Chapter 11
Pipeline Pattern

11.1 Overview of pipeline parallelism implementation

Pipeline parallelism is usually employed in situations where computation is done in a loop, but instead of running each iteration in parallel, the computation is divided into discrete stages and the work associated to each of these stages is done in parallel.

In languages with an explicit model of concurrency the programmer would wind up having to map each stage to one or more threads, all this while ensuring that the threads operate on different stages from different operations. On top of all this, the programmer might also want to organize the program in such a way that the stages of the pipeline are easily interchangeable (when it makes sense), replaceable and ultimately have the program be maintainable.

Panini’s features allow the programmer to focus on the latter issues that deal with design and maintainability while the compiler will implicitely provide concurrency where possible. To illustrate, consider the problem of maintaining the running average, total, minimum and maximum price of a stock in a day.

11.2 Architecture and design

In capsule-oriented programming better design leads to better implicit concurrency, i.e. better designed programs often run faster, so it is valuable to start off with the architecture and design. As an overview, the Panini programmer specifies a design block as a collection of capsules, signatures and ordinary object-oriented classes. A capsule is an abstraction for decomposing a software into its parts and a design block is a mechanism for composing these parts together. So the first order of business is to come up with this capsule-oriented design. This involves creating capsules and assigning subtasks to these capsules. To start off:

  1. Divide the problems into subproblems. In our case:
    1. computing average, sum, min, max
    2. generate multiple values and feed them through the pipeline
  2. Make key design decisions. In our case, we want to be able to easily create a program that can compute either of the above values in any order. To that end, Panini allows us to declare a signature which allows us to define a common interface for capsules.
  3. Create signatures, capsules and assign responsibilities to capsules. We will start by defining a signature Stage. It declares two procedure that will have to be implemented by any capsules that wants to implement it, the semantics are similar to that of Java interfaces.
    Listing 11.1: Signature of any of all our pipeline stages
    signature Stage {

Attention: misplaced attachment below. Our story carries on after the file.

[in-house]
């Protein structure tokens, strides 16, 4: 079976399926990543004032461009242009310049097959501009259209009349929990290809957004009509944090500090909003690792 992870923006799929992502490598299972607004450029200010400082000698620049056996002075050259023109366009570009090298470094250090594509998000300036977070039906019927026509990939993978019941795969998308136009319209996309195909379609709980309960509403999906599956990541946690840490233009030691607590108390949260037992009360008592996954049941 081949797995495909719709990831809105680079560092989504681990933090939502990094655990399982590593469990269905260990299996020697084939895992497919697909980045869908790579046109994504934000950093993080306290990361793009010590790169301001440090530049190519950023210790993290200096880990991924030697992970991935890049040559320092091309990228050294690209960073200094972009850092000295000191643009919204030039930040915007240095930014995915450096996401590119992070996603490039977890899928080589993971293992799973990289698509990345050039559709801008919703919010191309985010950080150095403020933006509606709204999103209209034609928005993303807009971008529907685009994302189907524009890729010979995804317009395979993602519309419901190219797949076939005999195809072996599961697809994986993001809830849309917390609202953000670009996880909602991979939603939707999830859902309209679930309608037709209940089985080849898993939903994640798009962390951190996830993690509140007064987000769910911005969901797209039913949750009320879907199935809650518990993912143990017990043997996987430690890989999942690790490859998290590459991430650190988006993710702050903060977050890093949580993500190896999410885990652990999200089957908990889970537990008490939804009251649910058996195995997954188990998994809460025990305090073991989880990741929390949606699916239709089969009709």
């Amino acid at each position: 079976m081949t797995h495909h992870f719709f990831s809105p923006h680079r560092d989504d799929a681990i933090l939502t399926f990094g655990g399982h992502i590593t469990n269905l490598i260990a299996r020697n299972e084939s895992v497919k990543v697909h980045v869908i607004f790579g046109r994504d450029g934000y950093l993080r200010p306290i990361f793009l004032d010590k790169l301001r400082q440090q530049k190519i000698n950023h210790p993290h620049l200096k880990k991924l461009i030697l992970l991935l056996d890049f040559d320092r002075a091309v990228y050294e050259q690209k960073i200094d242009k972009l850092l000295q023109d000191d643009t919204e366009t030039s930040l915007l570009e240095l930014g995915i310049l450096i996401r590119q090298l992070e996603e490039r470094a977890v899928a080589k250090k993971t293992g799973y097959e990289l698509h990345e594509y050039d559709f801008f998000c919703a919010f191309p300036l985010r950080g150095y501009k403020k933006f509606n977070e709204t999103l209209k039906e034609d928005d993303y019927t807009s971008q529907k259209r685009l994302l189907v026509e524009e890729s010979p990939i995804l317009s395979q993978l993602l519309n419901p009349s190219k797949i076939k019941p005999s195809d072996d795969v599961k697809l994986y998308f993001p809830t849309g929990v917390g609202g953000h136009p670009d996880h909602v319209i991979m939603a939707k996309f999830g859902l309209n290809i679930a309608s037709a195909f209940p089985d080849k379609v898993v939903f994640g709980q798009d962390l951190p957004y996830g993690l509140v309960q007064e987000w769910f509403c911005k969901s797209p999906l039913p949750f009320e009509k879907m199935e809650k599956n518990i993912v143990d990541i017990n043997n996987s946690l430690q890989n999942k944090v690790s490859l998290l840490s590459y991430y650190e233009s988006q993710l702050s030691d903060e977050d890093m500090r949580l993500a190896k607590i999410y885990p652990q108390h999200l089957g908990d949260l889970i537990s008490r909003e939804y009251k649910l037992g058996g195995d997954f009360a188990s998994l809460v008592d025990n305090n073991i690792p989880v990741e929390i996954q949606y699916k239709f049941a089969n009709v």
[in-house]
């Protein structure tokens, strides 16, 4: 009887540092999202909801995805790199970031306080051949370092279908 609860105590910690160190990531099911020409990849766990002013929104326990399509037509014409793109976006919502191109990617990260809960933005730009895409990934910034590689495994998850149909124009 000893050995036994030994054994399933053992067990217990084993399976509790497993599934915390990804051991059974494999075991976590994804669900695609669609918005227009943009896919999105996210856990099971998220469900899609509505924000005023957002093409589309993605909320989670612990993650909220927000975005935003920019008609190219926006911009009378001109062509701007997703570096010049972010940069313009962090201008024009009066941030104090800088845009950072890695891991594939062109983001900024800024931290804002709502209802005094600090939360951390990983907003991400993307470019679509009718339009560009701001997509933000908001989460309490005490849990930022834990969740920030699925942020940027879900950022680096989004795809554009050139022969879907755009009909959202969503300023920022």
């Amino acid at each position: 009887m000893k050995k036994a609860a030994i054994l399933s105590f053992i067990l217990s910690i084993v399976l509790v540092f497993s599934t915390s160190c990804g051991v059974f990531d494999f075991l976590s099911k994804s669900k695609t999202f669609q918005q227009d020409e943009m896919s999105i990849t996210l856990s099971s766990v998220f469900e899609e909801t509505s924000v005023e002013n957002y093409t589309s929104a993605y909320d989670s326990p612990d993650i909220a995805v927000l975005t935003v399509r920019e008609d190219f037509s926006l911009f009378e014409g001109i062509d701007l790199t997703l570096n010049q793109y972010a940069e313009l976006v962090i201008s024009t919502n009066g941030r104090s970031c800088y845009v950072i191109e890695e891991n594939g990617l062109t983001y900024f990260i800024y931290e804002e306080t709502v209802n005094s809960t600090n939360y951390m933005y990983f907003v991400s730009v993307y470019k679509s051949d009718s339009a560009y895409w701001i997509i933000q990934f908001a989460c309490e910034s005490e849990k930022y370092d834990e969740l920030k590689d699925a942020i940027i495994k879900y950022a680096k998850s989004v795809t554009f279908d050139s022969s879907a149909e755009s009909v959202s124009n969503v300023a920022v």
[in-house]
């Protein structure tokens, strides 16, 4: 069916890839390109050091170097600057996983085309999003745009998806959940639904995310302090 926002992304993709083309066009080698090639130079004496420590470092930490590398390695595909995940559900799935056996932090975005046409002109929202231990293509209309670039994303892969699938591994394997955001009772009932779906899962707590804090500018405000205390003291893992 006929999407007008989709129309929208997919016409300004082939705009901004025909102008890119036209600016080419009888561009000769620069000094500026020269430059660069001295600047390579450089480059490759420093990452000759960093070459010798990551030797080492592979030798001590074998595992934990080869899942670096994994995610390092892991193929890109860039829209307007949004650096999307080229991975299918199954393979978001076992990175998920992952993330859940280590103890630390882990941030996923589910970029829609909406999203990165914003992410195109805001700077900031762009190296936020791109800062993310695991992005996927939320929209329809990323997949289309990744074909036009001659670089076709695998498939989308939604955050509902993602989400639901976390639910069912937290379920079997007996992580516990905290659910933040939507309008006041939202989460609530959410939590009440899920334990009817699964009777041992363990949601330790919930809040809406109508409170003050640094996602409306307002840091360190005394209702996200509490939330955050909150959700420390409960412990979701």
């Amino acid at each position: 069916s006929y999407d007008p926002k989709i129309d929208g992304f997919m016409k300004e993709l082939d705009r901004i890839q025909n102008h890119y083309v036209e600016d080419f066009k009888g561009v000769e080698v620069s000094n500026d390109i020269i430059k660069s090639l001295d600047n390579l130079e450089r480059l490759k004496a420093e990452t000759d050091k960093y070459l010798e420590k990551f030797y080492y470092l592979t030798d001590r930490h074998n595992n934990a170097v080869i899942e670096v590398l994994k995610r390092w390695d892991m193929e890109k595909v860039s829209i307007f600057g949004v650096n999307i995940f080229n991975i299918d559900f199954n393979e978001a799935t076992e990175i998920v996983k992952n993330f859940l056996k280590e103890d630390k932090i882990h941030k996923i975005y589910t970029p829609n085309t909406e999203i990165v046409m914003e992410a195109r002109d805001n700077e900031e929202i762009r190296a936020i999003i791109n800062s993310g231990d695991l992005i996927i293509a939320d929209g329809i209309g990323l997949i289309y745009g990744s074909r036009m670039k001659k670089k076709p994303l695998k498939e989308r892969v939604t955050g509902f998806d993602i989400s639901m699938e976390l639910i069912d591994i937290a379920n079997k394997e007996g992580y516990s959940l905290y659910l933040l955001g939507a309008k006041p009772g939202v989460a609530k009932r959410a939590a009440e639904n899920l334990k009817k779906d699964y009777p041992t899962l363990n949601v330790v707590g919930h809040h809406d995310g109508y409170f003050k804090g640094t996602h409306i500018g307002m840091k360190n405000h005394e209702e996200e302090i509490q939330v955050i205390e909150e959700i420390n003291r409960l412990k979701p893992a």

// handles pipeline stage input 
            void consume(long n); 
            // reports the current state of the pipeline stage 
            void report(); 
    }

    Now that we have a signature we can create the capsules that represent the pipeline stages. Each of the stages that are interchangeable expect a Stage parameter so that they can be composed freely:


    Listing 11.2: Definition of concrete capsules
    capsule Average(Stage next) implements Stage {...} 
    capsule Sum(Stage next) implements Stage {...} 
    capsule Min(Stage next) implements Stage {...} 
    capsule Max(Stage next) implements Stage {...} 
    //we create an additional stage that is used to seal off the pipeline 
    capsule Sink() implements Stage {...}

    And the only capsule left to define is the one that feeds numbers into the pipeline:


    Listing 11.3: Pipeline capsule
    capsule Pipeline(){...}
  4. Integrate capsules to form a design block. We know that we need one Pipeline capsule and at least one sink, all other capsules could be composed as often and in any way we would want to. For no reason other than simply demonstrating everything we will use one capsule of each.
    Listing 11.4: Definition of design block
    capsule Pipeline() { 
      design { 
        Average avg; Sum sum; Min min; Max max; Sink sink; 
        avg(sum); sum(min); min(max); max(snk); sink(num); 
      } 
      void run() {...} 
    }

    Every capsule can have a design block, it effectively marks the capsule as a high level component that is composed out of other capsules. In our case, the best choice would be to give the Pipeline capsule such a block. This declarative design block (lines 2-5) declares one of each Stage capsule types (line 3). On line 4 we link each pipeline stage in the order: Average Sum Min Max Sink.

11.3 Implementation

Capsules implementing Stage The behaviour of these capsules is fairly straightforward. Every time the consume is called they accumulate state and then call the consume procedure on the next capsule (line 4) in the pipeline. They behave in a similar manner for the report procedure as well.